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Deep thoughts

Having read the two Supreme Court race preference decisions today, a few brief thoughts that came to mind:

  1. While not shocked, I was a little surprised (although I shouldn't have been) to see these cases come down as they did. I couldn't see any real difference between the undergraduate and law school policies, and assumed that a judge trying to evaluate the cases would come down on them the same way. In retrospect, I'm convinced I was right in my evaluation -- the two policies being challenged are very similar -- and naive in my politics. The issue was never really whether the policies were similar, but whether they looked different enough so that people could pretend that there were distinctions. With Sandra Day O'Connor being the key vote, of course the court was able to find distinctions. Where some people split hairs, O'Connor splits invisible specks of dust.

  2. Here's something to ponder: if there had been only one case, instead of two, how would Justice O'Connor have ruled? It's obviously harder to split the difference -- not that O'Connor wouldn't have tried -- when you have to make a ruling one way or the other. By presenting her with two cases, the University of Michigan gave her an easy out: strike down one program, and uphold the other.

  3. Does O'Connor receive kickbacks from trial lawyers? These decisions, while definitively clarifying one point -- that "diversity" is a compelling interest which justifies racial discrimination -- give very little guidance to schools. They know they can't explicitly give fixed points for race, that they need to provide "individualized" assessments of candidates. But unless they copy the Michigan law school plan exactly -- and it may be rather difficult to scale up a plan designed for a few hundred students to a situation involving tens of thousands of applicants -- they're going to be subject to litigation from every third non-minority student rejected.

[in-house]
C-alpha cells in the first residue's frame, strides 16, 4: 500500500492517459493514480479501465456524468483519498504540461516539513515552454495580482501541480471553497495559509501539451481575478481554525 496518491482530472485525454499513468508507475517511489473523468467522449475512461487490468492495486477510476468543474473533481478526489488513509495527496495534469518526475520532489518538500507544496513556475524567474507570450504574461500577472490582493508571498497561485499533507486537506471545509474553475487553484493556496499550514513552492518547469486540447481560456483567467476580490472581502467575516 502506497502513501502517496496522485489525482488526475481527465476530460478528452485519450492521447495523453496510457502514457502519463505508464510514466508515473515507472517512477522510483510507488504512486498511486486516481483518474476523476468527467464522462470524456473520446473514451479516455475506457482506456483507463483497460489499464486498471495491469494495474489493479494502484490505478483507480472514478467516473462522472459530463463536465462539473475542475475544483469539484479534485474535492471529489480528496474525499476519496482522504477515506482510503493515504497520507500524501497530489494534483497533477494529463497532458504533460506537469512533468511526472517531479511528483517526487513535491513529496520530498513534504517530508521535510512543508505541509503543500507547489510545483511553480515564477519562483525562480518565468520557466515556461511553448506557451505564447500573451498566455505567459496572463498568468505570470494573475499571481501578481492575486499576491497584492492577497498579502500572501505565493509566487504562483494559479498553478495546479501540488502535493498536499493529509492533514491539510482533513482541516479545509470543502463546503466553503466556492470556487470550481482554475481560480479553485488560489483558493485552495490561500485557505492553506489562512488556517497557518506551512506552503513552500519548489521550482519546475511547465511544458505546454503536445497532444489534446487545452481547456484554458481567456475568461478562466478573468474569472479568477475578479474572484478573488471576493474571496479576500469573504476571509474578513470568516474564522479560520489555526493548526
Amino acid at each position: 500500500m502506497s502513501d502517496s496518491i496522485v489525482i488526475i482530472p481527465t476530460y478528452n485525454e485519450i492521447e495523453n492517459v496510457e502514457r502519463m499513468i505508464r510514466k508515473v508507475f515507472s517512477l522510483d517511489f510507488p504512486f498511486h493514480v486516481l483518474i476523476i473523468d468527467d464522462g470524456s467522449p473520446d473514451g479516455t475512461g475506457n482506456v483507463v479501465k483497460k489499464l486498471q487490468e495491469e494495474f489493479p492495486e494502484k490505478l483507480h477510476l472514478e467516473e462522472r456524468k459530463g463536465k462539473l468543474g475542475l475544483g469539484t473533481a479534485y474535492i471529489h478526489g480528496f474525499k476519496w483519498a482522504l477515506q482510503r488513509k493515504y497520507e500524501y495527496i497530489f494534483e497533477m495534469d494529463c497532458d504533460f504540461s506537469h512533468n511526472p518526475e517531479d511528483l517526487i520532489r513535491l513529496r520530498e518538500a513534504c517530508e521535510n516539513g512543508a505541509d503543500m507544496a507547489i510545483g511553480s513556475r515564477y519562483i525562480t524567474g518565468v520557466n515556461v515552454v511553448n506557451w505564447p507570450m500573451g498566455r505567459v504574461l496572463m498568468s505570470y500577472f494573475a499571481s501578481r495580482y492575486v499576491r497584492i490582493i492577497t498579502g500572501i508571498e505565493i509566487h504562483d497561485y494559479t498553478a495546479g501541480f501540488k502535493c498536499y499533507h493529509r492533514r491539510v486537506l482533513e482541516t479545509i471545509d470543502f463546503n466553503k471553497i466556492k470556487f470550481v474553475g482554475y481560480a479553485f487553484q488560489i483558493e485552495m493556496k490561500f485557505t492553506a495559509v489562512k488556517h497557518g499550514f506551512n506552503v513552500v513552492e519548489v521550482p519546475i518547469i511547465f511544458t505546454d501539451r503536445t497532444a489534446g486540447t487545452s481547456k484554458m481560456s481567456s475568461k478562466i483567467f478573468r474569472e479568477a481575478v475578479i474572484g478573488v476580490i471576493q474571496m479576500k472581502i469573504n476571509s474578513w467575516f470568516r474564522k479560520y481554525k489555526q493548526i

4. These decisions may create muddled law, but they make one thing abundantly clear: diversity is a total red herring, a desperate attempt to find some rationalization for a policy everyone knows can't be justified. George Bush was criticized by his political adversaries before the Iraq war began for allegedly giving continually shifting reasons as to why war with Iraq was justified, but he had nothing on supporters of race preferences. In O'Connor's opinion alone, we hear, inter alia, that diversity (as represented by a "critical mass") can help teach whites that blacks can think differently -- though one would hope that an elite school would only admit applicants who already knew this -- that diversity teaches white people to understand black people, that diversity teaches white people to get along with black people, and that diversity will cause citizens to have faith in our politicians. But nothing explaining why any of these represent a compelling state interest.

  5. Justice Scalia really doesn't care about making friends, does he? What other justice would dare write that the respondents' argument -- one accepted by the court's majority -- "challenges even the most gullible mind."?

I'm sure much more will come to me as I have more time to digest these cases.


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This page contains a single entry from the blog posted on June 24, 2003 3:40 AM.

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